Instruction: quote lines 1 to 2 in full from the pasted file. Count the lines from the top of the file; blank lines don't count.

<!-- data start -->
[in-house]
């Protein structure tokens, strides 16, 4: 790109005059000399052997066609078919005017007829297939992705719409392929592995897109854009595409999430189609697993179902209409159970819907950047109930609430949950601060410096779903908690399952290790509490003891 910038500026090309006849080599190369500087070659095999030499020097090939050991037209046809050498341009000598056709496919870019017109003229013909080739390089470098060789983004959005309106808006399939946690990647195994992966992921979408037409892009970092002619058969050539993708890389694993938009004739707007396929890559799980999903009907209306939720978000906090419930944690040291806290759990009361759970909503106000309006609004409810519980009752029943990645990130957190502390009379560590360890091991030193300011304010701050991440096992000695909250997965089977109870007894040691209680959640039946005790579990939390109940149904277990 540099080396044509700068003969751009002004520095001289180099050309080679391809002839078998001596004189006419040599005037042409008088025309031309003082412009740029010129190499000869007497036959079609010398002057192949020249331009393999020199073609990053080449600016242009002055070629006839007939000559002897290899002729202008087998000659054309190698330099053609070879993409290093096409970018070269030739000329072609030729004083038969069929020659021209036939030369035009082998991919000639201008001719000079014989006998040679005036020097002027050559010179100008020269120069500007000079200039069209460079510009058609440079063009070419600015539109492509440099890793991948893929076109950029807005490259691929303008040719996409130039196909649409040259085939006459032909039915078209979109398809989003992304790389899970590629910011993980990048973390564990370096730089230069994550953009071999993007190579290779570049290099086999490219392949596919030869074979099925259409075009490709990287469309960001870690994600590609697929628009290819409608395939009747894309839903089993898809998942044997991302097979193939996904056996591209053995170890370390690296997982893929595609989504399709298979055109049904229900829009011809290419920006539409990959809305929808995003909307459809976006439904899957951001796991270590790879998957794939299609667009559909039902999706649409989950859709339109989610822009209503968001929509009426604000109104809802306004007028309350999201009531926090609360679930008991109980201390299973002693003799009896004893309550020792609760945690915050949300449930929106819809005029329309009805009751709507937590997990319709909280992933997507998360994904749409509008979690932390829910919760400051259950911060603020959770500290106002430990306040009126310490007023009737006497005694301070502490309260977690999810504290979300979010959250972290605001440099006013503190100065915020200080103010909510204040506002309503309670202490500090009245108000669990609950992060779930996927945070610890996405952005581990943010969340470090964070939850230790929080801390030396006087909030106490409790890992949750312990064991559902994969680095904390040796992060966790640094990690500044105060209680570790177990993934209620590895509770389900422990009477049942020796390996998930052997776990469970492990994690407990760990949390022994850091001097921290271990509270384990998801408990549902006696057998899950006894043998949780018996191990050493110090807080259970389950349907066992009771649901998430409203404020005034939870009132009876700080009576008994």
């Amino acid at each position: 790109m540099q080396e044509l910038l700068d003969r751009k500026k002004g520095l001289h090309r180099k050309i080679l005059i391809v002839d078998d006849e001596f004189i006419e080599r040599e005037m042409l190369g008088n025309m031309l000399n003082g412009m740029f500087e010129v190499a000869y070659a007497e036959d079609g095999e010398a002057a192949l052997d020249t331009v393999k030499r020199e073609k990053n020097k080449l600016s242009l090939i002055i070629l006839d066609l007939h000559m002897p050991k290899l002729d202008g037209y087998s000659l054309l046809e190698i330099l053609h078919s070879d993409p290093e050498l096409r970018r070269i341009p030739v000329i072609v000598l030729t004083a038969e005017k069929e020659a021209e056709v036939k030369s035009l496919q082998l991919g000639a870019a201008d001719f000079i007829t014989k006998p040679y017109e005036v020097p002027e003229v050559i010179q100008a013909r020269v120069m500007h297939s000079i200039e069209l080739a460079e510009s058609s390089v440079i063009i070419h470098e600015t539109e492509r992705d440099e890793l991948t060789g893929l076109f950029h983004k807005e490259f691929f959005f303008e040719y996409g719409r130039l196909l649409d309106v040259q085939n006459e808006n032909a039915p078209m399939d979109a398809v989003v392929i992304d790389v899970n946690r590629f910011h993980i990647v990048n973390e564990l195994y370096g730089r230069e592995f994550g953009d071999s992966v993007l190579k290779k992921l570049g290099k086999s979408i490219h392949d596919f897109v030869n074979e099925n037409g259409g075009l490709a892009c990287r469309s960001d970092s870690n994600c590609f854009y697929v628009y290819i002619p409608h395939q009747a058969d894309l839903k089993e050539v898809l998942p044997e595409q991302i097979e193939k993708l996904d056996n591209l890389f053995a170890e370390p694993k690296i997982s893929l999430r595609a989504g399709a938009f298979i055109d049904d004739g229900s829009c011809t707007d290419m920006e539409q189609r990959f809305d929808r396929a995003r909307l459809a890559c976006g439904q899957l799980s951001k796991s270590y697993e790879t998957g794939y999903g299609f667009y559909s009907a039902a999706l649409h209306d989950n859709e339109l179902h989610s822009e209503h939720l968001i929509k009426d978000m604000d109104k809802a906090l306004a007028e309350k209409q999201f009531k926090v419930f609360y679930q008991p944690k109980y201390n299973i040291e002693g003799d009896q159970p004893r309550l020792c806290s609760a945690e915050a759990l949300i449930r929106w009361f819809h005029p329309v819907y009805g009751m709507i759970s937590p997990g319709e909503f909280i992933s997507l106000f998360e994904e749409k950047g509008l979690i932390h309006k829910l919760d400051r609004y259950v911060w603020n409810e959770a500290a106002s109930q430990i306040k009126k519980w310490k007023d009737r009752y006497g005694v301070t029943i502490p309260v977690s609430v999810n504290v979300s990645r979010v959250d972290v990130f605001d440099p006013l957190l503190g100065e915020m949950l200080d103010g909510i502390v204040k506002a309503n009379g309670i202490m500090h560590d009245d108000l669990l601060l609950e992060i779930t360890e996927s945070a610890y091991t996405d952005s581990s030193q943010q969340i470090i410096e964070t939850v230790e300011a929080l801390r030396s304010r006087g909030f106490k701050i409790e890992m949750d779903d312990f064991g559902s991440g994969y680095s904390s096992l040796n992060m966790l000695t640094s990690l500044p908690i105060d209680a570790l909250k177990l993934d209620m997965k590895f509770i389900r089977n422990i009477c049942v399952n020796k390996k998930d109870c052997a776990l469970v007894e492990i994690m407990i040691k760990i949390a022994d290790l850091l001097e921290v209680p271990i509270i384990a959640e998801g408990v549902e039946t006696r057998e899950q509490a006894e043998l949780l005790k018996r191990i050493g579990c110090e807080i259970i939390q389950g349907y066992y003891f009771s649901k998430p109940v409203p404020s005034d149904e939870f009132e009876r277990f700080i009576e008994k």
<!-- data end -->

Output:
[in-house]
């Protein structure tokens, strides 16, 4: 790109005059000399052997066609078919005017007829297939992705719409392929592995897109854009595409999430189609697993179902209409159970819907950047109930609430949950601060410096779903908690399952290790509490003891 910038500026090309006849080599190369500087070659095999030499020097090939050991037209046809050498341009000598056709496919870019017109003229013909080739390089470098060789983004959005309106808006399939946690990647195994992966992921979408037409892009970092002619058969050539993708890389694993938009004739707007396929890559799980999903009907209306939720978000906090419930944690040291806290759990009361759970909503106000309006609004409810519980009752029943990645990130957190502390009379560590360890091991030193300011304010701050991440096992000695909250997965089977109870007894040691209680959640039946005790579990939390109940149904277990 540099080396044509700068003969751009002004520095001289180099050309080679391809002839078998001596004189006419040599005037042409008088025309031309003082412009740029010129190499000869007497036959079609010398002057192949020249331009393999020199073609990053080449600016242009002055070629006839007939000559002897290899002729202008087998000659054309190698330099053609070879993409290093096409970018070269030739000329072609030729004083038969069929020659021209036939030369035009082998991919000639201008001719000079014989006998040679005036020097002027050559010179100008020269120069500007000079200039069209460079510009058609440079063009070419600015539109492509440099890793991948893929076109950029807005490259691929303008040719996409130039196909649409040259085939006459032909039915078209979109398809989003992304790389899970590629910011993980990048973390564990370096730089230069994550953009071999993007190579290779570049290099086999490219392949596919030869074979099925259409075009490709990287469309960001870690994600590609697929628009290819409608395939009747894309839903089993898809998942044997991302097979193939996904056996591209053995170890370390690296997982893929595609989504399709298979055109049904229900829009011809290419920006539409990959809305929808995003909307459809976006439904899957951001796991270590790879998957794939299609667009559909039902999706649409989950859709339109989610822009209503968001929509009426604000109104809802306004007028309350999201009531926090609360679930008991109980201390299973002693003799009896004893309550020792609760945690915050949300449930929106819809005029329309009805009751709507937590997990319709909280992933997507998360994904749409509008979690932390829910919760400051259950911060603020959770500290106002430990306040009126310490007023009737006497005694301070502490309260977690999810504290979300979010959250972290605001440099006013503190100065915020200080103010909510204040506002309503309670202490500090009245108000669990609950992060779930996927945070610890996405952005581990943010969340470090964070939850230790929080801390030396006087909030106490409790890992949750312990064991559902994969680095904390040796992060966790640094990690500044105060209680570790177990993934209620590895509770389900422990009477049942020796390996998930052997776990469970492990994690407990760990949390022994850091001097921290271990509270384990998801408990549902006696057998899950006894043998949780018996191990050493110090807080259970389950349907066992009771649901998430409203404020005034939870009132009876700080009576008994």